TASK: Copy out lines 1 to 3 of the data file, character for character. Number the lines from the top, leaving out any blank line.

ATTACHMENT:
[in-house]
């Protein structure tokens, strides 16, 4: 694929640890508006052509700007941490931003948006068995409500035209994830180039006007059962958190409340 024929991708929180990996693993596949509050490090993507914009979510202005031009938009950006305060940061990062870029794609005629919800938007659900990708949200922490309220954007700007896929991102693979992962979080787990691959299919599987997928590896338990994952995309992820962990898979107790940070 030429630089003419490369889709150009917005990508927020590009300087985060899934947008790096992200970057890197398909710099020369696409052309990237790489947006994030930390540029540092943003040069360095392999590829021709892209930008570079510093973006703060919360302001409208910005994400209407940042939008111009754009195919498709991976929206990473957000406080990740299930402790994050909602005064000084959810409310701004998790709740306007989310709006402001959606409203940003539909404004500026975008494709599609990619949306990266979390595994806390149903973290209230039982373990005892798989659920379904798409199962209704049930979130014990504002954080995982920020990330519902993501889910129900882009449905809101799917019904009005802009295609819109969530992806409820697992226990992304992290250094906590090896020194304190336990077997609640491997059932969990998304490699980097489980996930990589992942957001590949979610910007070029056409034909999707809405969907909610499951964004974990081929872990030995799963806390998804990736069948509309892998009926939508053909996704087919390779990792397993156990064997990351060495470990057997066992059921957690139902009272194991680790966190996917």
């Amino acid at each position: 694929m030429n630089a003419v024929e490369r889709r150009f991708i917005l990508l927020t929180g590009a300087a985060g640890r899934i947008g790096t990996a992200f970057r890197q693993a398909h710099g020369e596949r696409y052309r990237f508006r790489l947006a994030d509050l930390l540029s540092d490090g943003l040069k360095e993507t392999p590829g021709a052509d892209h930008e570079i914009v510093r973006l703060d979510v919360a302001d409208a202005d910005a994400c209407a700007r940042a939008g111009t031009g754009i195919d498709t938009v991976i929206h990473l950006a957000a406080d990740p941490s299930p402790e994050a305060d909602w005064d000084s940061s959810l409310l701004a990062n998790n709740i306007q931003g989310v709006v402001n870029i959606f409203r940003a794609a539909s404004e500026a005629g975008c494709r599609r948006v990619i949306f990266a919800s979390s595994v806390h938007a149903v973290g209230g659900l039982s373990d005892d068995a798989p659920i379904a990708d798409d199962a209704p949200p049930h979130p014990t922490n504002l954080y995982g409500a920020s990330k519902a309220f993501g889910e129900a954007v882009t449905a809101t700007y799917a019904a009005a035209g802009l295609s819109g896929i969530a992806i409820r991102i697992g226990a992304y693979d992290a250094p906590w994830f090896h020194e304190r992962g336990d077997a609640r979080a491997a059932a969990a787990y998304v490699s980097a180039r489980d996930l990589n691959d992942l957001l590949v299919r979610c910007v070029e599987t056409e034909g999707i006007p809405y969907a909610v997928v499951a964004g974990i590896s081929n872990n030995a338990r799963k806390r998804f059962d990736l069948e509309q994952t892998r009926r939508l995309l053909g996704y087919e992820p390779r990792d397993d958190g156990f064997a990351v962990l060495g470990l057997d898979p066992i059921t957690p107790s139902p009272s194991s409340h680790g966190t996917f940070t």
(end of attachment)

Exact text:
[in-house]
């Protein structure tokens, strides 16, 4: 694929640890508006052509700007941490931003948006068995409500035209994830180039006007059962958190409340 024929991708929180990996693993596949509050490090993507914009979510202005031009938009950006305060940061990062870029794609005629919800938007659900990708949200922490309220954007700007896929991102693979992962979080787990691959299919599987997928590896338990994952995309992820962990898979107790940070 030429630089003419490369889709150009917005990508927020590009300087985060899934947008790096992200970057890197398909710099020369696409052309990237790489947006994030930390540029540092943003040069360095392999590829021709892209930008570079510093973006703060919360302001409208910005994400209407940042939008111009754009195919498709991976929206990473957000406080990740299930402790994050909602005064000084959810409310701004998790709740306007989310709006402001959606409203940003539909404004500026975008494709599609990619949306990266979390595994806390149903973290209230039982373990005892798989659920379904798409199962209704049930979130014990504002954080995982920020990330519902993501889910129900882009449905809101799917019904009005802009295609819109969530992806409820697992226990992304992290250094906590090896020194304190336990077997609640491997059932969990998304490699980097489980996930990589992942957001590949979610910007070029056409034909999707809405969907909610499951964004974990081929872990030995799963806390998804990736069948509309892998009926939508053909996704087919390779990792397993156990064997990351060495470990057997066992059921957690139902009272194991680790966190996917």
């Amino acid at each position: 694929m030429n630089a003419v024929e490369r889709r150009f991708i917005l990508l927020t929180g590009a300087a985060g640890r899934i947008g790096t990996a992200f970057r890197q693993a398909h710099g020369e596949r696409y052309r990237f508006r790489l947006a994030d509050l930390l540029s540092d490090g943003l040069k360095e993507t392999p590829g021709a052509d892209h930008e570079i914009v510093r973006l703060d979510v919360a302001d409208a202005d910005a994400c209407a700007r940042a939008g111009t031009g754009i195919d498709t938009v991976i929206h990473l950006a957000a406080d990740p941490s299930p402790e994050a305060d909602w005064d000084s940061s959810l409310l701004a990062n998790n709740i306007q931003g989310v709006v402001n870029i959606f409203r940003a794609a539909s404004e500026a005629g975008c494709r599609r948006v990619i949306f990266a919800s979390s595994v806390h938007a149903v973290g209230g659900l039982s373990d005892d068995a798989p659920i379904a990708d798409d199962a209704p949200p049930h979130p014990t922490n504002l954080y995982g409500a920020s990330k519902a309220f993501g889910e129900a954007v882009t449905a809101t700007y799917a019904a009005a035209g802009l295609s819109g896929i969530a992806i409820r991102i697992g226990a992304y693979d992290a250094p906590w994830f090896h020194e304190r992962g336990d077997a609640r979080a491997a059932a969990a787990y998304v490699s980097a180039r489980d996930l990589n691959d992942l957001l590949v299919r979610c910007v070029e599987t056409e034909g999707i006007p809405y969907a909610v997928v499951a964004g974990i590896s081929n872990n030995a338990r799963k806390r998804f059962d990736l069948e509309q994952t892998r009926r939508l995309l053909g996704y087919e992820p390779r990792d397993d958190g156990f064997a990351v962990l060495g470990l057997d898979p066992i059921t957690p107790s139902p009272s194991s409340h680790g966190t996917f940070t």